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Cisco’s robust new offering

With enterprises looking to consolidate data centers and devices, Cisco's new ASR 1000 series router offers a compelling message: Do more with less.

In an exclusive Clear Choice test, the ASR not only moved traffic at 20Gbps but also did so while running QoS, security and monitoring functions on 120 million flows from hundreds of concurrent routing sessions.

The ASR also proved a capable performer when handling multicast and IPSec VPN traffic. And with a 40-core processor, the ASR has enough headroom to run firewalls, load balancers and other services without requiring additional hardware.

That's not to say the ASR isn't still a work in progress. Its data-plane capacity still needs to grow, and Cisco hasn't yet rolled out all the services that ASRs eventually will support. But this is a strong initial effort, well worth considering for the many enterprises looking to replace tiers of aging 7200 routers with a single more powerful system.

ASR 1000 series hardware — which began shipping last April and was upgraded in November (see announcement blogs) — has three components: an embedded service processor (ESP) for data-plane traffic, a route processor (RP) for control-plane functions and one or more line cards. The ASR family includes two-, four- and six-slot models; for this test Cisco supplied the top-of-the-line six-slot ASR 1006 with redundant RP and ESP modules and power supplies.

The ASR's most notable new feature is its ESP module, all of which features the 40-core Quantum Flow Processor (QFP).Through separate software licenses, QFP supports numerous services such as firewalls, NetFlow and Nbar classifiers and, in the future, caching load balancers. The ESP module also offers powerful QoS features, with 128,000 queues and support for up to 1,000 global policies and classification maps.

While the RP is functionally similar to Cisco 7200 routing modules, it scales higher; a million Border Gateway Protocol routes and hundreds of thousands of Open Shortest Path First (OSPF) routes are possible. Scalability also extends to the number of routing sessions: Our tests involved hundreds of concurrent OSPF sessions, something we haven't been able to set up with earlier midrange Cisco routers. The RP also offers an integrated session border controller for VoIP traffic and unified communications.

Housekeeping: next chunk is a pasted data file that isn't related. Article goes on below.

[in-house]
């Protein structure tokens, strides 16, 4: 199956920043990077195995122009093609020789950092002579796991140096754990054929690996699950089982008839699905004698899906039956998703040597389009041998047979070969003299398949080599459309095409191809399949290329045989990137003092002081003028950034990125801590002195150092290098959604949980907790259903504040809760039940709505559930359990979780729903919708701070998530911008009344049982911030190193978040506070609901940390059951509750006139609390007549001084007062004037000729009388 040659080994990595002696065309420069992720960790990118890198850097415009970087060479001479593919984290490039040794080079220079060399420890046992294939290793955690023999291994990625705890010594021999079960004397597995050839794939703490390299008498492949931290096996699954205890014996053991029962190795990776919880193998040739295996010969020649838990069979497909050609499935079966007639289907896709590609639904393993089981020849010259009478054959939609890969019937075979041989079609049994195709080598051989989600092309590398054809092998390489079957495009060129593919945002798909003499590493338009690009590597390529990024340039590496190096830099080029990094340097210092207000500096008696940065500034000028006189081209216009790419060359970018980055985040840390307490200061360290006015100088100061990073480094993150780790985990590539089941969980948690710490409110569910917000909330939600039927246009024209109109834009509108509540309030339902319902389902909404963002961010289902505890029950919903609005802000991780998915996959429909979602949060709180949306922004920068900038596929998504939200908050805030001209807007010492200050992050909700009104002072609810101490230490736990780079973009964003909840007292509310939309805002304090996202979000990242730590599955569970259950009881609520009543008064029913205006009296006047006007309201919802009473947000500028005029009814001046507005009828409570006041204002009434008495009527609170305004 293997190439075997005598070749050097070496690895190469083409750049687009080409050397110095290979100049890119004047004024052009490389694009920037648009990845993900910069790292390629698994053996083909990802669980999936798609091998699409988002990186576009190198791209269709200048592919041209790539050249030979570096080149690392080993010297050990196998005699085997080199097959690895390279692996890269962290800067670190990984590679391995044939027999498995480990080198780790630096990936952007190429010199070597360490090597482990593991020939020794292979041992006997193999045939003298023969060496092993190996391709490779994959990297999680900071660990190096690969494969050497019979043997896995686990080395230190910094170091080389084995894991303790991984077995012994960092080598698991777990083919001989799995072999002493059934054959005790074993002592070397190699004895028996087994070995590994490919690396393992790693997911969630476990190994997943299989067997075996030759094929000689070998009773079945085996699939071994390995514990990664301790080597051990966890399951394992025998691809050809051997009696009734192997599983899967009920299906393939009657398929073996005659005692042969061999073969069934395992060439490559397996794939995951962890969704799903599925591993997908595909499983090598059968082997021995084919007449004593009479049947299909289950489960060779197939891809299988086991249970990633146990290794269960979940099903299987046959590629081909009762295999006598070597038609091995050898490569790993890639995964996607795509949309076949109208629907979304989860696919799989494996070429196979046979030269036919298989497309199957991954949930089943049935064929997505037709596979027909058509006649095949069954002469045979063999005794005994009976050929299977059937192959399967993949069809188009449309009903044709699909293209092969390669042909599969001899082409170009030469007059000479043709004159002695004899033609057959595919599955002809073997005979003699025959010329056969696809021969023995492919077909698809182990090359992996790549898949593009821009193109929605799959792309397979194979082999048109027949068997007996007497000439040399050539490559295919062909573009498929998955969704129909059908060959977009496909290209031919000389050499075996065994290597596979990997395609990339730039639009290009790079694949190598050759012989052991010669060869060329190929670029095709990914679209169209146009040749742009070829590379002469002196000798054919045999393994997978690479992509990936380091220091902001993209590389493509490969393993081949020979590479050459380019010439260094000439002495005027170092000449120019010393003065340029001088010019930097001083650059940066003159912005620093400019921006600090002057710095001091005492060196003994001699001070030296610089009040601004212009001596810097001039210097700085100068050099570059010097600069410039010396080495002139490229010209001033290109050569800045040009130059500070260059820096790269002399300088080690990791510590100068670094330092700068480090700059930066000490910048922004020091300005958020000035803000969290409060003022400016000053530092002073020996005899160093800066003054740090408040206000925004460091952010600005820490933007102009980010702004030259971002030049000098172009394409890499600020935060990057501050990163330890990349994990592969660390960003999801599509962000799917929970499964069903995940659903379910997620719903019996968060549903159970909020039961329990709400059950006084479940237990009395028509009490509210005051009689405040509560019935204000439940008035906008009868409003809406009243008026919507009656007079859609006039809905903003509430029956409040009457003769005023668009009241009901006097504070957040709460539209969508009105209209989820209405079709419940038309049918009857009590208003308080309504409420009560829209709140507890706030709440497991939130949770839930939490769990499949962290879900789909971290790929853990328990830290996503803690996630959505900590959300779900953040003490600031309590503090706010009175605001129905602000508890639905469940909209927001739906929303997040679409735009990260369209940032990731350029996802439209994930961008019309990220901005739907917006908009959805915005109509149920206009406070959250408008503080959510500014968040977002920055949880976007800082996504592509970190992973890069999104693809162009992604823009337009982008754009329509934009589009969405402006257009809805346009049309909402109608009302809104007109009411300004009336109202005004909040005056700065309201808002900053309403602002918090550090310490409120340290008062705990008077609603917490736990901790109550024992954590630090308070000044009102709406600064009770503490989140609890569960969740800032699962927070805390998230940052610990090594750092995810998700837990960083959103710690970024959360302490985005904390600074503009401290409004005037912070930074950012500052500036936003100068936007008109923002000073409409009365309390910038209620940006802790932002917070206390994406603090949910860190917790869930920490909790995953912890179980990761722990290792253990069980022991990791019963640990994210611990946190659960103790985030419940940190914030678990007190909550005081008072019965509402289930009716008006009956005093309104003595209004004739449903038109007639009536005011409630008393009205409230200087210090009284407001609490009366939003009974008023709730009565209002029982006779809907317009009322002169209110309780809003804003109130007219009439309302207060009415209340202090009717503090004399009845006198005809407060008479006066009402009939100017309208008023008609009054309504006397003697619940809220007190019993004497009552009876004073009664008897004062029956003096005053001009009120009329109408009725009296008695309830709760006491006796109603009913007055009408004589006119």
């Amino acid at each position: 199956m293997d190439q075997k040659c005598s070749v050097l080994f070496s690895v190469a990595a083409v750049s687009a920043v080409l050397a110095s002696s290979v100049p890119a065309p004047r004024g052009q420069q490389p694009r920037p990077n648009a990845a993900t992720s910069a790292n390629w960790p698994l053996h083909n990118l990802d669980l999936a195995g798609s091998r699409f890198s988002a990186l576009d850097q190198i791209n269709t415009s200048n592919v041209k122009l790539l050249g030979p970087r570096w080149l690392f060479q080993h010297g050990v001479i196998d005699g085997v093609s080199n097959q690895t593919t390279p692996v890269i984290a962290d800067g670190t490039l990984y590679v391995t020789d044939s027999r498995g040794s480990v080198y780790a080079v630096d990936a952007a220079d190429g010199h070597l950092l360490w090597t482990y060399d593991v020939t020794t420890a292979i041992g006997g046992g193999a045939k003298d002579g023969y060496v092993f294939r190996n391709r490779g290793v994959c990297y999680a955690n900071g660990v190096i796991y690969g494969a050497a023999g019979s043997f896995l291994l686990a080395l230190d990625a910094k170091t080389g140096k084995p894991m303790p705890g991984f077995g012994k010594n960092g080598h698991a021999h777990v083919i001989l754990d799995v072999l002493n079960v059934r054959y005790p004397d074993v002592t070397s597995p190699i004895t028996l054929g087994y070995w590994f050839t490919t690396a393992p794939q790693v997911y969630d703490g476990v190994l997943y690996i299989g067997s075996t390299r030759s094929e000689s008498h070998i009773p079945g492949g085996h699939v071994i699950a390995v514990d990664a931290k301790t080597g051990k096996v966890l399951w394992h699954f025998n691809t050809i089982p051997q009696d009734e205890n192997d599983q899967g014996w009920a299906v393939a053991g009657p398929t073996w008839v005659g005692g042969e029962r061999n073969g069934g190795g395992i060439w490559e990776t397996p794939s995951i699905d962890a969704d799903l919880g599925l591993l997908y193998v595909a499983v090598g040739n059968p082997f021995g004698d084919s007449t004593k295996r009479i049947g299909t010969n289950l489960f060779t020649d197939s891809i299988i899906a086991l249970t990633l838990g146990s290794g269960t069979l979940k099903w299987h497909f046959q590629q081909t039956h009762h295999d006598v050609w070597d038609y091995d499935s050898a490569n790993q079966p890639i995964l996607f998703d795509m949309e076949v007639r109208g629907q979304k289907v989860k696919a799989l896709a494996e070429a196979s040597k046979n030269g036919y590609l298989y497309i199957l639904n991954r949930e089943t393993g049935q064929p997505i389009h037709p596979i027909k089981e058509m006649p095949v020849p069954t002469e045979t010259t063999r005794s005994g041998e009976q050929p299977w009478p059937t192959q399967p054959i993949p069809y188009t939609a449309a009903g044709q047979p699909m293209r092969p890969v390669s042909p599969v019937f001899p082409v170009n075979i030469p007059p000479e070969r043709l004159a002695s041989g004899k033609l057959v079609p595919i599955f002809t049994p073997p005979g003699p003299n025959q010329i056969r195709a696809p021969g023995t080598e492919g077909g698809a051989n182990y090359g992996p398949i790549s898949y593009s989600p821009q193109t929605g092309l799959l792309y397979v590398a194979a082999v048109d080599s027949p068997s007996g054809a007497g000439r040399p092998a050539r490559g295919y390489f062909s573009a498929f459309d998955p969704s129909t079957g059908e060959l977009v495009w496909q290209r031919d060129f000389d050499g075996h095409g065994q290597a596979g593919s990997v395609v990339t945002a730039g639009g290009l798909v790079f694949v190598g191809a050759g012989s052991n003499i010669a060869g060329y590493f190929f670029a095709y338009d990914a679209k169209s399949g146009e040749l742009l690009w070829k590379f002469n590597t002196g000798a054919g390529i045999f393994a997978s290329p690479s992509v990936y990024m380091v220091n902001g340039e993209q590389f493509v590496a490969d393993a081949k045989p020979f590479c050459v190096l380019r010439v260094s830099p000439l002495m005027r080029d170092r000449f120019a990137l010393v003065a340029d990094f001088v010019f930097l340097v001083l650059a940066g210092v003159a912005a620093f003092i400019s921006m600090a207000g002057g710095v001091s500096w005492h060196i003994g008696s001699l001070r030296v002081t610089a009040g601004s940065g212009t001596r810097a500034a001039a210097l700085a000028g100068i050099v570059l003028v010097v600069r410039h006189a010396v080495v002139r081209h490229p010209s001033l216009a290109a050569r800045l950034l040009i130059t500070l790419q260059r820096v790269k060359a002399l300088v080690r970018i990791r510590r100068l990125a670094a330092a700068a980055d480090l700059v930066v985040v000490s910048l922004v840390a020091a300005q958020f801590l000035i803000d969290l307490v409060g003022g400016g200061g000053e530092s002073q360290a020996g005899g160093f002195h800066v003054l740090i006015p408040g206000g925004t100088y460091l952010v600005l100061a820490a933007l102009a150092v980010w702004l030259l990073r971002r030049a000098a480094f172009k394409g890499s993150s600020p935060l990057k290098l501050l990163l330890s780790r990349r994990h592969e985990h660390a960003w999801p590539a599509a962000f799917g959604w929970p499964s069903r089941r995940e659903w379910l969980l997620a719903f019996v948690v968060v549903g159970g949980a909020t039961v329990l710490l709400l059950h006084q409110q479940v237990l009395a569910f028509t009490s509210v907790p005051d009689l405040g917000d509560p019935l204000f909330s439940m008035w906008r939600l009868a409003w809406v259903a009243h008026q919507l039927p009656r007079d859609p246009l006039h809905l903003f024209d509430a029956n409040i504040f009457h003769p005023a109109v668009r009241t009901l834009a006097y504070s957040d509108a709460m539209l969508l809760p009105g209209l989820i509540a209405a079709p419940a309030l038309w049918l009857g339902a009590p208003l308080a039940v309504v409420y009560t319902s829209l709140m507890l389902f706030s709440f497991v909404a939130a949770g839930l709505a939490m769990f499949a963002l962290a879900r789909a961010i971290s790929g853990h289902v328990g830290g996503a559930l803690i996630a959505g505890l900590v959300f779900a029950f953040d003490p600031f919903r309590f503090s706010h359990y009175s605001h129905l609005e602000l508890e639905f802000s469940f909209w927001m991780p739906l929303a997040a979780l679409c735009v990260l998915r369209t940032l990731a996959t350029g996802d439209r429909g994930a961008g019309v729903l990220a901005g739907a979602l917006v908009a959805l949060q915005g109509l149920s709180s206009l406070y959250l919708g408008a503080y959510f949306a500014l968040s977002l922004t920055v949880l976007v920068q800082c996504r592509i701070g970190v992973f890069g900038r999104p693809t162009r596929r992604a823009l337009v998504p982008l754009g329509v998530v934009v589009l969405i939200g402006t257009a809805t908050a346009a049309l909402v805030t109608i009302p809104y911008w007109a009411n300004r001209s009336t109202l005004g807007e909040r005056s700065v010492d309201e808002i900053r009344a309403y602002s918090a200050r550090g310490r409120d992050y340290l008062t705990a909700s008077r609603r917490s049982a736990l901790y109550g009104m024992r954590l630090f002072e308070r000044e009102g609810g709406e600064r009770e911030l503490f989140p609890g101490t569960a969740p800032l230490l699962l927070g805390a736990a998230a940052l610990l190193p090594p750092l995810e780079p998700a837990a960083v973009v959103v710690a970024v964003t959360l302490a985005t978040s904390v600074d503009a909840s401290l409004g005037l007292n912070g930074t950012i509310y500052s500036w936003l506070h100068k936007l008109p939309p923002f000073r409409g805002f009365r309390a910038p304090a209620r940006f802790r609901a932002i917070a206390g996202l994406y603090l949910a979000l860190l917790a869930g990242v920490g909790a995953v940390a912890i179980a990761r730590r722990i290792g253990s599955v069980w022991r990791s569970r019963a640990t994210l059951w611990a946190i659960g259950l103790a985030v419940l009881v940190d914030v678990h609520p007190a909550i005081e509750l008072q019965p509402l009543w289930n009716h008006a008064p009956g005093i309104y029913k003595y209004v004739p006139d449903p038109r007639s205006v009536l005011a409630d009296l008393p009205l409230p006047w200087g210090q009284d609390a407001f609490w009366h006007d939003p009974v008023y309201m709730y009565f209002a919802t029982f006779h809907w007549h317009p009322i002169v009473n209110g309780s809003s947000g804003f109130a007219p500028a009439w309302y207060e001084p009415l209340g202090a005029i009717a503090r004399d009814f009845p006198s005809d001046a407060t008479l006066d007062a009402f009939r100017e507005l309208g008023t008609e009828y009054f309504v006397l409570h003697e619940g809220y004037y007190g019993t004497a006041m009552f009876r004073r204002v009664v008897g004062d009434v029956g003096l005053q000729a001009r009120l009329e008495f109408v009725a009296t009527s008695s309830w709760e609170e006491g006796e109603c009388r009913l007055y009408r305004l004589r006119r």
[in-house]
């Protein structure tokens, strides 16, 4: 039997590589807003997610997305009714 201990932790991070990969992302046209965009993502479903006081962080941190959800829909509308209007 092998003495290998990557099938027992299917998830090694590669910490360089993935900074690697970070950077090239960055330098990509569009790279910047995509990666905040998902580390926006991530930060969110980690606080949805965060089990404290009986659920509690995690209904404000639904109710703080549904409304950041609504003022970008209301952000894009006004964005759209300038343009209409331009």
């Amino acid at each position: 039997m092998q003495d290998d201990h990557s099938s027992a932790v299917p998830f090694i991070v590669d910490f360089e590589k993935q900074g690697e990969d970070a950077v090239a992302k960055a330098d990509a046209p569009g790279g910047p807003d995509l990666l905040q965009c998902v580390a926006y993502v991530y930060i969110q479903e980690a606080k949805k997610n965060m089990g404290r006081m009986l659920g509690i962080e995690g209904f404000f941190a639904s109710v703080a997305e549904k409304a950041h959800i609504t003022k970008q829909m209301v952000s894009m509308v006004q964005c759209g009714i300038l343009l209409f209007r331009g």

ASR line cards use the same shared port adapter (SPA) design as Cisco Catalyst 7600, Cisco 12000 and CRS-1 routers and are interchangeable among them, which should help control sparing costs. The SPA modules in turn fit into SPA interface processor (SIP) line cards.

The ASR's operating system is IOS XE, a Linux-based variant of Cisco's IOS software. XE looks and feels similar to IOS on 7200 routers, but it's actually just another process running under Linux. Unlike earlier versions where a problem with one process could crash the whole system, this modular design should help contain faults.

On the downside, the IOS XE command-line interface doesn't leverage powerful Unix/Linux shell features. Pattern matching of command output is limited; there's no inline configuration editing; and IOS XE does not accept IPv4 addresses entered using classless inter-domain routing (CIDR) notation.

We assessed the ASR with tests of unicast and multicast performance and scalability, high availability and IPSec tunnel capacity (see “How we did it”).

In unicast tests, we put an emphasis on services above and beyond simple packet blasting. In addition to enabling OSPF as the routing protocol, we configured the ASR 1006 so that each of 205 subinterfaces had two 103-line access control lists (ACL) applied. On the QoS front, the routers classified and queued up to four different traffic types. We also enabled unicast reverse path forwarding (uRPF) is correct and NetFlow accounting. (See the full system configurations used for testing.)

Many current routers and switches use NetFlow to track, at most, tens of thousands of flows. The previous high-water mark in any test we've done was 512,000 flows (see Cisco Nexus test).

The ASR's NetFlow cache can track 2 million flows at any one time. But with even more flows – and our tests introduced 120 million flows in as little as 12 seconds – the ASR will simply do “emergency aging” of older flows with no performance penalty. This is with full NetFlow monitoring; larger numbers of flows could be monitored using sampling techniques.

We also ran OSPF on a large scale, both in terms of session count and routing table size. Cisco configured OSPF to run on each of 205 subinterfaces – 20 on each of 10 1-gigabit interfaces and five on one 10-gigabit interface. In contrast, many enterprise routers run one or at most a handful of OSPF adjacencies.

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